I take the afternoon off, a Friday of the middle of October, to burn up a half-day of paid time off and enjoy another in a string of fine, warm autumn days by adding the first blush of fall leaves to my pile.
The first tree to give up its leaves is always a swamp maple that rises from the corner of the yard beside the road and leans thickly over the neighbor’s front yard, its roots exposed across the patch of hard, compacted dirt they use to park their cars. The neighbors have already raked the leaves into a tidy pile along the bed of wood chip mulch that separates our yards, a ready-made batch for me to gather onto the old white bedsheet I use to drag the leaves over my pile.
The fluffy load of crimson and gold easily covers the flattened mound of seaweed and mashed up stems of salt marsh grass I’ve gathered from the beach over the past couple of weeks and spread across the fall harvest of spent stalks and vines from the garden and grass clippings from the lawn, newly revived by the cool sunny days of autumn and the crop of fresh compost I lavished upon it last month. I top the rotting mashup of green with a smattering of shredded white paper I brought home from the office and tuck the clippings around the thick sunflower stalk I planted in the middle of my pile. I add an armful of cuttings from the perennial garden, the spent stalks will help keep my growing pile airy until they are crushed into submission by rot and the press of leaves.
I gaze across the backyard. The lawn, a vibrant green, still grows lushly, and only a shady patch under the big sycamore that lords over the front corner of the yard is flecked with fallen leaves, though not enough to bother yet with raking.
Most of the trees in my backyard are still largely green, their roots comforted by the deep topsoil and thick beds of rich mulch, and peak fall color is just now making its way from the northerly parts of New England. Two scraggly maples on either side of the driveway, their root systems impinged by asphalt, are usually next to drop their leaves, most of which fall on the street. The passing traffic breezes the leaves into long windrows along the side of the road, and it takes just a few minutes to rake them up into small collections. Much of the leaves have been pulverized by cars, turning it into flattened arboreal road kill for my pile.
There are just enough leaves to gather to give my pile enough cover for its next deposit: The green plastic garbage can stuffed with the kitchen scraps, compost and sheaves of sycamore bark and paper I started filling in late August, as I began preparing to spread the season’s finished compost throughout the garden and lawn. After topping to the brim of the flip-up handles, the brewing compost within has now settled to about two thirds full, the shredded paper frosting on top now stained the color of tea.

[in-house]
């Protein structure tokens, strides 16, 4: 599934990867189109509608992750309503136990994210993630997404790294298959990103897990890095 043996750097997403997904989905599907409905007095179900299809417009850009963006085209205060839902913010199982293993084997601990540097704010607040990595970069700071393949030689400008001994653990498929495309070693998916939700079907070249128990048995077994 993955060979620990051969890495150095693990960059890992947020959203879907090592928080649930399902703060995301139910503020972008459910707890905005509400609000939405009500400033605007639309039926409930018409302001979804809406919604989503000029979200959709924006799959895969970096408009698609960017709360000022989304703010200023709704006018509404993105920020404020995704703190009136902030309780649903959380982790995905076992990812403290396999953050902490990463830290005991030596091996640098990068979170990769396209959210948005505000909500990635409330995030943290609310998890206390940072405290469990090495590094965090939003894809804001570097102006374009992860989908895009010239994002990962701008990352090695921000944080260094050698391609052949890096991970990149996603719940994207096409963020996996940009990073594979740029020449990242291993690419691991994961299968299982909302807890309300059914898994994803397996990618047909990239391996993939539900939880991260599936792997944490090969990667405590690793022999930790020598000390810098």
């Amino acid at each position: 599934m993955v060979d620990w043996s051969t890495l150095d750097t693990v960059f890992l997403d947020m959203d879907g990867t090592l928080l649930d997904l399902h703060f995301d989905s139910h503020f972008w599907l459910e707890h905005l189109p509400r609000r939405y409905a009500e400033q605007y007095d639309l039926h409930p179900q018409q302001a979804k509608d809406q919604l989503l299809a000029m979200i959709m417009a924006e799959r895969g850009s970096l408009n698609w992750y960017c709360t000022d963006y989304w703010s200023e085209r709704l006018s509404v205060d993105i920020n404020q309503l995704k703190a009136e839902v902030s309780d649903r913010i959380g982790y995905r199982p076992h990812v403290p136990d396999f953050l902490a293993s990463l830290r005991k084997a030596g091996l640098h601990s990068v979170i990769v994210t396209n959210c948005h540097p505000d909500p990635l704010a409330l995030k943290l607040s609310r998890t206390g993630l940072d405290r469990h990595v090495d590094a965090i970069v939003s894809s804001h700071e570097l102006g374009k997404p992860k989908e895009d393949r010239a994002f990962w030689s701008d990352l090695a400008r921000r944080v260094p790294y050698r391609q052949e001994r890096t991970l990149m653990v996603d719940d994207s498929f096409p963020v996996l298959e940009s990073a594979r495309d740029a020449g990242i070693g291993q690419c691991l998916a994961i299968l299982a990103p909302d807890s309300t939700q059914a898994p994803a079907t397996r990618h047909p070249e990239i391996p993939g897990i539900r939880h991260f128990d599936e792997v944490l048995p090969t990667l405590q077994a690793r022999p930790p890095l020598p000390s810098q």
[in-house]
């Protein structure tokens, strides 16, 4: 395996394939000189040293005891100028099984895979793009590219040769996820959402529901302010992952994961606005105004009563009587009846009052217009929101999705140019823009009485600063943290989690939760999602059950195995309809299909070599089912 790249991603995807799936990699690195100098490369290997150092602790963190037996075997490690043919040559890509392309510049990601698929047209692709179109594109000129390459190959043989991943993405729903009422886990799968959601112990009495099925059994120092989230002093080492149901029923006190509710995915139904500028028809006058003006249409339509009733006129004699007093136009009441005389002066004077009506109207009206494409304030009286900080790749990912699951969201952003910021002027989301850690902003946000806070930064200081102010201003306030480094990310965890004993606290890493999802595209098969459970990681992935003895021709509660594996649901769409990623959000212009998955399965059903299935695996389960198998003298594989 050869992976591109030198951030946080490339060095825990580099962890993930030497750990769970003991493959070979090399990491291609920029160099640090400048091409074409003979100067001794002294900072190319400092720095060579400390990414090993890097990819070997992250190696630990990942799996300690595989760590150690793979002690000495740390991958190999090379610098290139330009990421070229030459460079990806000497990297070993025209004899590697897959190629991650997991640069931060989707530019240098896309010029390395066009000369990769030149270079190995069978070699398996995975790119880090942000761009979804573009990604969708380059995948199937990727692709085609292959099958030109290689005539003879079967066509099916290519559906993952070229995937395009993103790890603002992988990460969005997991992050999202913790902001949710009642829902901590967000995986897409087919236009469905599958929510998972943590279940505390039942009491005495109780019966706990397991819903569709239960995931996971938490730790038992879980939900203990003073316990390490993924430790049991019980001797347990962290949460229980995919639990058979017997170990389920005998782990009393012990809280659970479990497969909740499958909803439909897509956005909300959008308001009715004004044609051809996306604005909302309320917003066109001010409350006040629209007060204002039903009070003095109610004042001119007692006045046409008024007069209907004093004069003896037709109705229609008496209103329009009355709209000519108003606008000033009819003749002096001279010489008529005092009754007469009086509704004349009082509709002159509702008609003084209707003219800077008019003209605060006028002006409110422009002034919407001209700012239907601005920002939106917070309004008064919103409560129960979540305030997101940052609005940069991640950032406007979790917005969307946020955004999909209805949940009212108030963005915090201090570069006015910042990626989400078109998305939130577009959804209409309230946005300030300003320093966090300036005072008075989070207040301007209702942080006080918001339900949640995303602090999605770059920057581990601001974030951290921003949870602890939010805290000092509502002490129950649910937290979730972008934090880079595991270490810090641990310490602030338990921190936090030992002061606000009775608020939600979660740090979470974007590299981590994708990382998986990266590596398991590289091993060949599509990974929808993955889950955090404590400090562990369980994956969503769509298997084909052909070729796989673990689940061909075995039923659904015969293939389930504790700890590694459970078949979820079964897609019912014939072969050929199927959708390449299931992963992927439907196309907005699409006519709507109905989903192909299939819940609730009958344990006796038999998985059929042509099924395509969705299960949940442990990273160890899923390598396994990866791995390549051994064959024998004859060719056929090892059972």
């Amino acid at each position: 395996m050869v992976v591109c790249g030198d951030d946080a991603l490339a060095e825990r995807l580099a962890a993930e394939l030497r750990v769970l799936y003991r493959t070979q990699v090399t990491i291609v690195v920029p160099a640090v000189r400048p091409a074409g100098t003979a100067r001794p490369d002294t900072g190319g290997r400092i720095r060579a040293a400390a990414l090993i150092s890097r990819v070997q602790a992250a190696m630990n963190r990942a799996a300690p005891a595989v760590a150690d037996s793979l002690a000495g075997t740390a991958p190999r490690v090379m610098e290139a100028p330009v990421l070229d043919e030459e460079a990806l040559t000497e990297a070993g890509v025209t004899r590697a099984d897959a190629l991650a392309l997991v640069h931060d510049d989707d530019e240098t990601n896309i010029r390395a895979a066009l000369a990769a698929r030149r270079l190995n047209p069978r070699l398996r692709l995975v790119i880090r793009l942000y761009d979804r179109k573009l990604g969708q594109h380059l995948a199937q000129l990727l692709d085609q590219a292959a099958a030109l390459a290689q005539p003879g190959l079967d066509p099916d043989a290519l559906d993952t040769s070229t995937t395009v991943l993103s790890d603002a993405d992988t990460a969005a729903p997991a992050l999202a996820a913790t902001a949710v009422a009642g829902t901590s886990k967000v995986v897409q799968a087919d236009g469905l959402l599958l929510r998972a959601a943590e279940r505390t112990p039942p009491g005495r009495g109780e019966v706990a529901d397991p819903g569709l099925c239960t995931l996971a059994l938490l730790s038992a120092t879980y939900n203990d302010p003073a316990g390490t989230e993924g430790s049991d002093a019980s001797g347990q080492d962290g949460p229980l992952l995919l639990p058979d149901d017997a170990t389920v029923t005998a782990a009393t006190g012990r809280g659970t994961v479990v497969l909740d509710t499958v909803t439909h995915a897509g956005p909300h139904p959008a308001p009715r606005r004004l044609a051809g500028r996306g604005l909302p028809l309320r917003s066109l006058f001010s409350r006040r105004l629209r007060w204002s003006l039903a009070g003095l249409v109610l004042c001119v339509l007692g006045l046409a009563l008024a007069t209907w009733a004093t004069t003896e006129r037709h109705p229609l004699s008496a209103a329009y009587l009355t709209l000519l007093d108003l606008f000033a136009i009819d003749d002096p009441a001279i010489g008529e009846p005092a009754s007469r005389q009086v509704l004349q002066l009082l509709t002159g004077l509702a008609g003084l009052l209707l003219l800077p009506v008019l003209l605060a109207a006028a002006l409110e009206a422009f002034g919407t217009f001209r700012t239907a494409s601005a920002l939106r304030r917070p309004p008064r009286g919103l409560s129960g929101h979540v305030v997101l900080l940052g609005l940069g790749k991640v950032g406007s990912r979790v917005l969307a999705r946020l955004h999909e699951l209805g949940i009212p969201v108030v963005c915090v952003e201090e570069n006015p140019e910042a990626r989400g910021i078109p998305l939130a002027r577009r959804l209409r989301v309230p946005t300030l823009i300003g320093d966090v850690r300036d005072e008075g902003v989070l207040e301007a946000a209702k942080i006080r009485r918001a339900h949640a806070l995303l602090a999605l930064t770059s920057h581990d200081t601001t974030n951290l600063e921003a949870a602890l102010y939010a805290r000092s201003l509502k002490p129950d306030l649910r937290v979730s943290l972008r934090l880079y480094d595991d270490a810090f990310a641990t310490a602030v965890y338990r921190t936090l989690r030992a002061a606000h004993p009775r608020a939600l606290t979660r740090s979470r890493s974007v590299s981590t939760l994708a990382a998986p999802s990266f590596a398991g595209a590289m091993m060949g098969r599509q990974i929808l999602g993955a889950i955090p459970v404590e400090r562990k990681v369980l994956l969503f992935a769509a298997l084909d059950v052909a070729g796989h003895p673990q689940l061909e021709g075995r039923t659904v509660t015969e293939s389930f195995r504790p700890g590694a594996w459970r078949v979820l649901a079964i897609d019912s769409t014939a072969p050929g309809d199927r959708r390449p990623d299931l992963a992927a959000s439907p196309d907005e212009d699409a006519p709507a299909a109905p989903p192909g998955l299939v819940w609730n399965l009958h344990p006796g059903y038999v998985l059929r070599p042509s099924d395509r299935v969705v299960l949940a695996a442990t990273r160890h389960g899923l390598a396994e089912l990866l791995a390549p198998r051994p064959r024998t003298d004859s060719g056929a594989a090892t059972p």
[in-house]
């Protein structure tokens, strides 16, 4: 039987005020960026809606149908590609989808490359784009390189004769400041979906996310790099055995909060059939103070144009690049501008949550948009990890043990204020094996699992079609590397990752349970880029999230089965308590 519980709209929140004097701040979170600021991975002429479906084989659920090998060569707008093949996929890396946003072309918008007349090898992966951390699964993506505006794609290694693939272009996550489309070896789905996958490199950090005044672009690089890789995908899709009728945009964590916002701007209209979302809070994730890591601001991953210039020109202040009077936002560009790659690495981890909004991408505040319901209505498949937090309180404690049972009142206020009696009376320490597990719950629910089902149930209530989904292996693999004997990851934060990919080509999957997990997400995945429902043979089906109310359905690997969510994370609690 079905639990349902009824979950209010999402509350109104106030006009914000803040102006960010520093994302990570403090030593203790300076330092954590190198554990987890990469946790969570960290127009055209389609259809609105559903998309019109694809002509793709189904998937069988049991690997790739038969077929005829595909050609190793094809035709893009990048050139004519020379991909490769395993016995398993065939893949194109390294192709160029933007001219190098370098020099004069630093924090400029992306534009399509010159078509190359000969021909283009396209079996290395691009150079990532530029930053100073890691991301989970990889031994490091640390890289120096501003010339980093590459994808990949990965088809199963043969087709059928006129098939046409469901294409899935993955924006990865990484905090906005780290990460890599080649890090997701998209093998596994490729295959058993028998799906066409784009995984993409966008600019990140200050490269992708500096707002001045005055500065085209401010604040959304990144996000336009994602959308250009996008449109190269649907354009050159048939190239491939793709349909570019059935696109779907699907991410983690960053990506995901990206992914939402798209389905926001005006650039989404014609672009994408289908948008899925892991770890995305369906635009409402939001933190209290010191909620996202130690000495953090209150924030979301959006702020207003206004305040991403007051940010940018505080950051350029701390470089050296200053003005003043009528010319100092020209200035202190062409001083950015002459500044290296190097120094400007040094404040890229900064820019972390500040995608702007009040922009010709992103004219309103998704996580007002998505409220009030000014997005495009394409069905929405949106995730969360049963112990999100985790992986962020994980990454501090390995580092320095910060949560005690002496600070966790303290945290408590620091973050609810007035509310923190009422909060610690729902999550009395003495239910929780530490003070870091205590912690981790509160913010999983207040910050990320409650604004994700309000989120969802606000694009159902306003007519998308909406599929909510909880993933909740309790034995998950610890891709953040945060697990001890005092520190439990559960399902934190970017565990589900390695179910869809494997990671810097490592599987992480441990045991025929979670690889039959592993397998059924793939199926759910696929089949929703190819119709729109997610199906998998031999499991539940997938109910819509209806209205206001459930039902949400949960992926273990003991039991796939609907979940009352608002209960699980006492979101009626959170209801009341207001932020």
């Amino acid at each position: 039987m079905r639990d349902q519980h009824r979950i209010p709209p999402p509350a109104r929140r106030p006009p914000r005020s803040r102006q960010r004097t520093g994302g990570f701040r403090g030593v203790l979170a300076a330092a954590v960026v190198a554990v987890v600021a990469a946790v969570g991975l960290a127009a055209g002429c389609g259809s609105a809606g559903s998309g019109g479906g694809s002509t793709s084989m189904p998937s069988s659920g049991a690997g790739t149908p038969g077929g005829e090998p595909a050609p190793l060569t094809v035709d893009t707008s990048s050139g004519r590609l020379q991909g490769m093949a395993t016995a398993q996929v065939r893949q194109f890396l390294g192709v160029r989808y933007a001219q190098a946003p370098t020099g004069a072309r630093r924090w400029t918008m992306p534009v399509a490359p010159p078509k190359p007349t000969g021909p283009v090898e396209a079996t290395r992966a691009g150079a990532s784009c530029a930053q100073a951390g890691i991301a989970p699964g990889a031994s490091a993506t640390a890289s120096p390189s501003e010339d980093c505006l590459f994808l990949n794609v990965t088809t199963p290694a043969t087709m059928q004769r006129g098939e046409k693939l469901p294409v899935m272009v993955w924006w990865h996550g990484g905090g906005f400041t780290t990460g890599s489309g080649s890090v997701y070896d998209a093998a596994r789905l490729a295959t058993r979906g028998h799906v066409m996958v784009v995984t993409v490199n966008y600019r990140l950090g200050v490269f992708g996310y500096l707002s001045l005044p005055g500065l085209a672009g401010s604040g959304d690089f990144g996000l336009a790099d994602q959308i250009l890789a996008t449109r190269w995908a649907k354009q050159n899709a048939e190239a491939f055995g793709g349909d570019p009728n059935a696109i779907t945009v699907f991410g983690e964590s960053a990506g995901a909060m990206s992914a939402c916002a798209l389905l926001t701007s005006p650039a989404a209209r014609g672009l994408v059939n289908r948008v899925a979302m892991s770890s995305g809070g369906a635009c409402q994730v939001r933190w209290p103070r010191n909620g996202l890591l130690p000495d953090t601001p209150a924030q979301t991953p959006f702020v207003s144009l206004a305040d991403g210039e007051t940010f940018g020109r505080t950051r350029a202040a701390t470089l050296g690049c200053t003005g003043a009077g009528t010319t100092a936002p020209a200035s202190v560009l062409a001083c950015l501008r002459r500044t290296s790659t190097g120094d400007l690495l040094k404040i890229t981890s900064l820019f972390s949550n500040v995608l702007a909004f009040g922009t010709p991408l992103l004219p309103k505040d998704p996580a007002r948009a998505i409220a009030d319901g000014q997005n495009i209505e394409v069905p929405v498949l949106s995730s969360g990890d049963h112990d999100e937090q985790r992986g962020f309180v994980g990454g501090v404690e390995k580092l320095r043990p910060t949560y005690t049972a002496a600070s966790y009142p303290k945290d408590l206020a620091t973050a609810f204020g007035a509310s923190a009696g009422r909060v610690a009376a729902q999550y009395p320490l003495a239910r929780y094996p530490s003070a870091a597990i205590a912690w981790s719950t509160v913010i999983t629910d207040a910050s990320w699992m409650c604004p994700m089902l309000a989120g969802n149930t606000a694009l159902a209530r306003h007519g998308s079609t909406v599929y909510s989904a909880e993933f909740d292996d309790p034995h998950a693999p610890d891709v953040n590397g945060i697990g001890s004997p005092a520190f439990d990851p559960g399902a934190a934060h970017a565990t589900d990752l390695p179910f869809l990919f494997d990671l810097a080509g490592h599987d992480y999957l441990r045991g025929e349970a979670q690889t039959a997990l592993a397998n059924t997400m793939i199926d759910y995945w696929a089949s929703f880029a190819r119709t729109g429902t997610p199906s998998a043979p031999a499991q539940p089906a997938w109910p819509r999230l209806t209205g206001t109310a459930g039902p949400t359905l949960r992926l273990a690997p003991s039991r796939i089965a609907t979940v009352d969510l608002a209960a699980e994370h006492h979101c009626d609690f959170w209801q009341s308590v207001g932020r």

It, along with a second metal can I borrowed from the neighbor last month, is a veritable IED of compost in the making. I drag the plastic can around the side log wall and set it in front of my pile. It’s too heavy to pick up and dump the compost outright, so I stick a pitchfork into the midst and spread steaming forkfuls across the newly deposited leaves. The pounds and pounds of kitchen scraps and last year’s compost sink through the freshly deposited leaves. After a hot month of percolating in a mostly sealed container, the mix is hardly identifiable, though I do spot a couple of corn cobs from a late-summer cookout.
The leaves gathered from along the street are waiting to be tumbled over this mix, and just after I empty the sheetful of crushed leaves, I’m visited by my neighbors, who come bearing a most appropriate gift.
It’s Craig from across the street, who married into a large Sicilian family, with his father-in-law, who makes wine each fall. This year he bought 250 pounds of red grapes, and today he brings over a chilled bottle of his first batch. I head inside to grab wine glasses. Craig has told me his father-in-law has been asking him why my lawn is still so green.
Craig is telling him how I spread the compost across the lawn as I set the glasses on a log beside my pile. The cork from the liter bottle comes out with a pop. I pour a tasting for each of us to salute the harvest of the autumn season. The sparkling ruby red wine is fresh and alive, and strong.
“It needs to breathe,” says Craig says.
“It will mature,” adds Sal, the winemaker in his thick Sicilian accent.
I taste, we clink glasses, and I look over to my pile and nod in happy agreement.